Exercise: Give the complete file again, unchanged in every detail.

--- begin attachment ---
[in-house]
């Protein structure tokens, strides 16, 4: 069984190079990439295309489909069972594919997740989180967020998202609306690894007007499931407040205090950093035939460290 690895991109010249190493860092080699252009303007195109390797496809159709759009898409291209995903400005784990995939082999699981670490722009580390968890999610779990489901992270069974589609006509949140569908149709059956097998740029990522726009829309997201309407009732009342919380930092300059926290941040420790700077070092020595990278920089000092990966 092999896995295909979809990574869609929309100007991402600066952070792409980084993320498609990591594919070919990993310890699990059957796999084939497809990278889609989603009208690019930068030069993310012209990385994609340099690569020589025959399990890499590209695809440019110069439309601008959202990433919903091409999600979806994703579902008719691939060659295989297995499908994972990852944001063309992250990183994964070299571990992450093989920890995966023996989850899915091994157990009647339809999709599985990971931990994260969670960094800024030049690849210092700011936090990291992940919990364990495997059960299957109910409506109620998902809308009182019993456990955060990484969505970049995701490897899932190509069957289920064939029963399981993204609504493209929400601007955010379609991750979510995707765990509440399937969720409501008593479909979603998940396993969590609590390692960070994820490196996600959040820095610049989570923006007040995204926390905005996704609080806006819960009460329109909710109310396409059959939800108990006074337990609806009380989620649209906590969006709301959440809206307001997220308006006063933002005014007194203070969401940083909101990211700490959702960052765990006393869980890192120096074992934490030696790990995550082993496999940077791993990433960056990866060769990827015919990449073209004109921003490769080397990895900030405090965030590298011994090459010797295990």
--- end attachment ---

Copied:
[in-house]
């Protein structure tokens, strides 16, 4: 069984190079990439295309489909069972594919997740989180967020998202609306690894007007499931407040205090950093035939460290 690895991109010249190493860092080699252009303007195109390797496809159709759009898409291209995903400005784990995939082999699981670490722009580390968890999610779990489901992270069974589609006509949140569908149709059956097998740029990522726009829309997201309407009732009342919380930092300059926290941040420790700077070092020595990278920089000092990966 092999896995295909979809990574869609929309100007991402600066952070792409980084993320498609990591594919070919990993310890699990059957796999084939497809990278889609989603009208690019930068030069993310012209990385994609340099690569020589025959399990890499590209695809440019110069439309601008959202990433919903091409999600979806994703579902008719691939060659295989297995499908994972990852944001063309992250990183994964070299571990992450093989920890995966023996989850899915091994157990009647339809999709599985990971931990994260969670960094800024030049690849210092700011936090990291992940919990364990495997059960299957109910409506109620998902809308009182019993456990955060990484969505970049995701490897899932190509069957289920064939029963399981993204609504493209929400601007955010379609991750979510995707765990509440399937969720409501008593479909979603998940396993969590609590390692960070994820490196996600959040820095610049989570923006007040995204926390905005996704609080806006819960009460329109909710109310396409059959939800108990006074337990609806009380989620649209906590969006709301959440809206307001997220308006006063933002005014007194203070969401940083909101990211700490959702960052765990006393869980890192120096074992934490030696790990995550082993496999940077791993990433960056990866060769990827015919990449073209004109921003490769080397990895900030405090965030590298011994090459010797295990």